25 Feb 2008 Selling Video Footage in the Microstock Market

StockXpert have just launched their video footage service joining only two other microstock agencies currently selling footage alongside photos and illustrations. I haven’t written much about footage in this blog, so let’s explore this alternate medium a little.

At Which Microstock Agencies Can I Sell Video Footage?

StockXpert Footage Logo iStockvideo logo Shutterstock Footage logo

iStockphoto and Shutterstock are the other agencies currently selling footage. Here’s the details:

Agency Royalty More Details
iStockphoto 20% + exclusivity bonus Video FAQ
Shutterstock 30% Submitter Guidelines
StockXpert 40% Selling Footage

All these agencies:

  • Sell footage at $10 – $50*
  • Accept all the usual formats: HD; NTSC; PAL; and CG
  • Sell footage with a Royalty Free license

*Credit prices vary at iStockphoto with volume discounts and currency differences, though the standard credit price is currently US$1.30 and footage sells for 10 – 50 credits.

How Much Can I Earn Selling Video Footage?

Video footage sells less frequently than photos, but with much higher prices contributors can earn well. StockXpert have trumped the commission rate of both iStockphoto and Shutterstock, offering 40%. For a sale of HD 1080 type footage, the contributor will receive $20.

The current top selling video file at iStockphoto has sold 626 times and was uploaded November, 2006. The contributor is Gold level and an exclusive videographer, so earns 35% on sales that range from $13 to $65. This is, of course, an extreme example, but demonstrates that high quality video footage can earn much faster than photos despite selling much less frequently.

What Sells?

Based on their knowledge of the market for photos and the other Jupiter entities, StockXpert have listed timelapse, traffic, nature, business, technology and people clips as their most desired.

Looking again to the list of most popular video files at iStockphoto (you need to select video from the File Type dropdown), nature clips dominate the list.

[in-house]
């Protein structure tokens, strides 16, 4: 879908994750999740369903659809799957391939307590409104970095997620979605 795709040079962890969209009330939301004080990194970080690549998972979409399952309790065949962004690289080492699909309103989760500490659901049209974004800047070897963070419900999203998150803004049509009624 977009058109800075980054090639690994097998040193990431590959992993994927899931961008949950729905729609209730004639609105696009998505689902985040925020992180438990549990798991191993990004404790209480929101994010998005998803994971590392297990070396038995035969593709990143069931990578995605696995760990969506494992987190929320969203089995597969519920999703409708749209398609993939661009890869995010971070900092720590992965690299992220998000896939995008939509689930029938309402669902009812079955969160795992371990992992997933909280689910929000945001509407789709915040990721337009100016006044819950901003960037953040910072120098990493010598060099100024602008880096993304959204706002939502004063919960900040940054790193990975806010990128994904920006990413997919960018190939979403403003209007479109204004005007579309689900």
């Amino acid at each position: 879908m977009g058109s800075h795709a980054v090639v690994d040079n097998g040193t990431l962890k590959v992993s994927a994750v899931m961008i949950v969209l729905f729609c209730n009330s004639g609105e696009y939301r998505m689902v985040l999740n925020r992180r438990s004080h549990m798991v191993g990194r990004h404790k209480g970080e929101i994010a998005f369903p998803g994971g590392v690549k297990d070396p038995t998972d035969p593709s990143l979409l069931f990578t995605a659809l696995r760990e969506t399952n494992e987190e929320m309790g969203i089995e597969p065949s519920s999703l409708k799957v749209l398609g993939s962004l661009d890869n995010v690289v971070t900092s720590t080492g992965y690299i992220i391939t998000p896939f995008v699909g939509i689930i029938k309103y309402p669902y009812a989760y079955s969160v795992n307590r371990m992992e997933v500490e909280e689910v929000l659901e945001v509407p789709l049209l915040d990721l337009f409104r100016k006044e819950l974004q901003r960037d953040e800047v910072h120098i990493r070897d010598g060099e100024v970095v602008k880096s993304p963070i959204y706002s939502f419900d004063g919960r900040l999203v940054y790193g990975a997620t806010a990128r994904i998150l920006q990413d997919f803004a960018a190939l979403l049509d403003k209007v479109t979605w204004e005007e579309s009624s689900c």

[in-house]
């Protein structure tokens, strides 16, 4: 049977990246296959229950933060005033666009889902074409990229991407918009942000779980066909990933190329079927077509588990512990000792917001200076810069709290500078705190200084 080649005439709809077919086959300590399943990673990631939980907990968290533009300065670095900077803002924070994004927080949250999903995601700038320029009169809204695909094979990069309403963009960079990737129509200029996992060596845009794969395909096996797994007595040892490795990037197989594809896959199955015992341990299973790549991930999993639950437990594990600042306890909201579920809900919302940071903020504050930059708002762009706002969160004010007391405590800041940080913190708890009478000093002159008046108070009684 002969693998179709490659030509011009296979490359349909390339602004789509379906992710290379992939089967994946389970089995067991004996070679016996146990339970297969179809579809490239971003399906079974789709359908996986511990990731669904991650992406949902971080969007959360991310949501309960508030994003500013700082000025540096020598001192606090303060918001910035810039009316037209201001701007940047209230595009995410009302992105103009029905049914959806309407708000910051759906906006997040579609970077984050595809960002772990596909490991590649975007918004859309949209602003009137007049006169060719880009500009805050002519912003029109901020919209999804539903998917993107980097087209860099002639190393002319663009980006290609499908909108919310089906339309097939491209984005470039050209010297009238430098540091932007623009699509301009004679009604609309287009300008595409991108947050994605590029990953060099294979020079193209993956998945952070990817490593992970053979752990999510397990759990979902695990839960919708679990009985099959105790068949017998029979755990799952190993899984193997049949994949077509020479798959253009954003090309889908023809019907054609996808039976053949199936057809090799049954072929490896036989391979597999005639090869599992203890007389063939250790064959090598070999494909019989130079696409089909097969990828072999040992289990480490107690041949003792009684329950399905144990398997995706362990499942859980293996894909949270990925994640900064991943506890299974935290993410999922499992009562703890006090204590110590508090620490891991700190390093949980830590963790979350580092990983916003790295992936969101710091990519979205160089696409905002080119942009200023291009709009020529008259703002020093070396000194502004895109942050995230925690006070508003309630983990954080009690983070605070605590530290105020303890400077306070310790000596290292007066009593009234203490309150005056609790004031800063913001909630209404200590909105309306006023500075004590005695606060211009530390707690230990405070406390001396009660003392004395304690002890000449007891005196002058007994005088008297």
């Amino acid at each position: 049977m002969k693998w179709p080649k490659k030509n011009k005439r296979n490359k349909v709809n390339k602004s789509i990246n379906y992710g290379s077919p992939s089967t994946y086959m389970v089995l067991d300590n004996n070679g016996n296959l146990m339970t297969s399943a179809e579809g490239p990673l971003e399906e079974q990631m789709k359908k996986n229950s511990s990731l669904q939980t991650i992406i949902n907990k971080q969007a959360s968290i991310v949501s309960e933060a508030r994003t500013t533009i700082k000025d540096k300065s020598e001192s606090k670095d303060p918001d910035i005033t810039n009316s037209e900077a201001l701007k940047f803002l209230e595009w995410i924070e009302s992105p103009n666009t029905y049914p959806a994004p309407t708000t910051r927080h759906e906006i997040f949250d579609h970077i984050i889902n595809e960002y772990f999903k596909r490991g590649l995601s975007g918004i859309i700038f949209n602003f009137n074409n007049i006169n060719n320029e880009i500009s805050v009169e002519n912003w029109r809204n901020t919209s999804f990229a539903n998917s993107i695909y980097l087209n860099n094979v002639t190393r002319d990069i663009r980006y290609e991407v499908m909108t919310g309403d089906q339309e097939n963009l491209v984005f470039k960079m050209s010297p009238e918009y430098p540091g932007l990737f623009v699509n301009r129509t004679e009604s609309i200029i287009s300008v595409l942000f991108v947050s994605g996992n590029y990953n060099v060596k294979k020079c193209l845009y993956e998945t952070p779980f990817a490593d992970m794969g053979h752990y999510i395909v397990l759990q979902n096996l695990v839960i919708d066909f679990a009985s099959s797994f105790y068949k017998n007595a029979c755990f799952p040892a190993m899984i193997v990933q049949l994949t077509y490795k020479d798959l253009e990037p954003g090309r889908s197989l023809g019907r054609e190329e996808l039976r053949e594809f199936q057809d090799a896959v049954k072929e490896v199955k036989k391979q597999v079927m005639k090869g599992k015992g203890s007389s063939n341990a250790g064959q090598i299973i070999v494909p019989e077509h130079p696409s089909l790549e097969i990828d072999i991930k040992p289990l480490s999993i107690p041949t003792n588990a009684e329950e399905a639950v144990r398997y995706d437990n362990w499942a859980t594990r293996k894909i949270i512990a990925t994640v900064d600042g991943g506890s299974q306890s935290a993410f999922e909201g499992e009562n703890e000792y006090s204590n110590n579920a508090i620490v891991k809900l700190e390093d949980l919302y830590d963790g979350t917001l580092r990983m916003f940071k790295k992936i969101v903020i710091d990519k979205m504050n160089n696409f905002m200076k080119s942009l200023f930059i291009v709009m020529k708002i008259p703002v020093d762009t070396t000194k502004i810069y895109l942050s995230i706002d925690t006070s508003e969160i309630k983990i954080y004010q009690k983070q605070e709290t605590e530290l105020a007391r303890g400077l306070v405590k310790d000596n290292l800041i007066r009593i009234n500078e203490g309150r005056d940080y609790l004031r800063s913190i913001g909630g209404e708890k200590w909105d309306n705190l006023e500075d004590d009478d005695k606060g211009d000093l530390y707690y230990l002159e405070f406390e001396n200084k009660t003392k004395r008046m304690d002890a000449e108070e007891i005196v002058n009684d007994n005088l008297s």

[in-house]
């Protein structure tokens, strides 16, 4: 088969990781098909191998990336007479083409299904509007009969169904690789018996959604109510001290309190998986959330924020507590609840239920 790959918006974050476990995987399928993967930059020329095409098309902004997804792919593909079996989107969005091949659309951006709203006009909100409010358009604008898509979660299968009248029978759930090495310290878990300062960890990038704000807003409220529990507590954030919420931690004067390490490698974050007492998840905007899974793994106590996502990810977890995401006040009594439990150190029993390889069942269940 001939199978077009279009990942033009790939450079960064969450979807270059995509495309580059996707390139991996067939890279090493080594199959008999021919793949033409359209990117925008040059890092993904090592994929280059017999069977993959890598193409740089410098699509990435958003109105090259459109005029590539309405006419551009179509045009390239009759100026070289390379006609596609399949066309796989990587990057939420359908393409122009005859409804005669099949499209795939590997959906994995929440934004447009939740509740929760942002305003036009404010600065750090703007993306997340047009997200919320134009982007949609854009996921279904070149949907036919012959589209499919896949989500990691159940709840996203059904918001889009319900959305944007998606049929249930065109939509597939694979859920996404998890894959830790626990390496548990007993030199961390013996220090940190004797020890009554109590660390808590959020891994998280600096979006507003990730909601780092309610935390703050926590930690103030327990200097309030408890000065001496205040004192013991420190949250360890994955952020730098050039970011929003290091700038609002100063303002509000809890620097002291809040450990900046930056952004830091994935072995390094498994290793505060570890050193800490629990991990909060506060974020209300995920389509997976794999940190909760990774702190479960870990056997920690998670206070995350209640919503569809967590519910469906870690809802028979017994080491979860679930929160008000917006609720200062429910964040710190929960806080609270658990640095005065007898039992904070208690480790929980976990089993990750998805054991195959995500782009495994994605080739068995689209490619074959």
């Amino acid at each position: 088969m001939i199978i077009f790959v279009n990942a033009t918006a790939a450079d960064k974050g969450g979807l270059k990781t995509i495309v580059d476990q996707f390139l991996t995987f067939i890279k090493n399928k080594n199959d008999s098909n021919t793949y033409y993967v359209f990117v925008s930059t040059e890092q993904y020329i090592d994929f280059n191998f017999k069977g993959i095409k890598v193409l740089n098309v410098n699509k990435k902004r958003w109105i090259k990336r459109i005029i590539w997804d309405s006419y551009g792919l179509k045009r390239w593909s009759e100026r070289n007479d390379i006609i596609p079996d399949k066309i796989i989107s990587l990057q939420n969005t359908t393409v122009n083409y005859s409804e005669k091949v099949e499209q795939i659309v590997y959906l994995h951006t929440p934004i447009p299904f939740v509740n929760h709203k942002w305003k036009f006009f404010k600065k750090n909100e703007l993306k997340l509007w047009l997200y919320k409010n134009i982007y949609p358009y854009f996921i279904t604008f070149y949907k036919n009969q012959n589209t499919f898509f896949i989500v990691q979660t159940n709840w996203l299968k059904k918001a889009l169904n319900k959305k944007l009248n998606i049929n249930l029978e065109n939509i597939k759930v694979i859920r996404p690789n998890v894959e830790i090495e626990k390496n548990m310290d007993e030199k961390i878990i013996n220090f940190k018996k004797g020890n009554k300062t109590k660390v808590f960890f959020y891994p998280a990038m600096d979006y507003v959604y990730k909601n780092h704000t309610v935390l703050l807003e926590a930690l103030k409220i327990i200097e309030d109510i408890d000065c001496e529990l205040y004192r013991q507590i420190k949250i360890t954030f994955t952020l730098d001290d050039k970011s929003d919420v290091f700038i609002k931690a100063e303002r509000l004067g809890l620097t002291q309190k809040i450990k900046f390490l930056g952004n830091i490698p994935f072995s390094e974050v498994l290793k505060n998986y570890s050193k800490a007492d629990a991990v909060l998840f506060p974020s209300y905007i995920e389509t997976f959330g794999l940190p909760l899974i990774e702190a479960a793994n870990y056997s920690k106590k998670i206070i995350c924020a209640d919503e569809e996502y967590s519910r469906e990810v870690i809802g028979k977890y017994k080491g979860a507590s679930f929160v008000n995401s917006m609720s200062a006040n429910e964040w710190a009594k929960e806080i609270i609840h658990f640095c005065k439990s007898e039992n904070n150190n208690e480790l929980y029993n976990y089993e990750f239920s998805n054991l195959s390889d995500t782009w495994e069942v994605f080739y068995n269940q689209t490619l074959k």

Video Footage Poll

How many microstock contributors are already contributing footage? Let’s take a poll.

Do you sell video footage in the microstock market?

View Results

Update: Since this post was published Fotolia have also started selling microstock video.

  • john
    Posted at 13:42h, 02 April Reply

    No loveeeee Lee 😉 JK.

    We are selling footage as well as photos over at Cutcaster. Our algorithm and bidding platform will help those that want to find the correct market price for their content and not lose sales because their content in priced too high. We have found nature and time lapse to be the most common uploads/downloads.

  • taavi
    Posted at 07:13h, 24 April Reply

    Hi, there is actually another newcomer too: pond5.com 🙂

  • Taylor Davidson
    Posted at 02:11h, 05 April Reply

    Who are the main buyers for microstock video? What do you think about the potential of the market?

    • Lee Torrens
      Posted at 02:27h, 05 April Reply

      Hey Taylor, I think there’s a massive range of video buyers for microstock from film and documentary makers, through TV ads, right through to web ads and corporate presentations.

      I also believe the potential is massive. I’ve only heard good things about video sales from those engaged in it, though I’m still waiting for it to overtake stills like some of them said it would by now. So yes, it’s big, but some people hype it up more than is appropriate.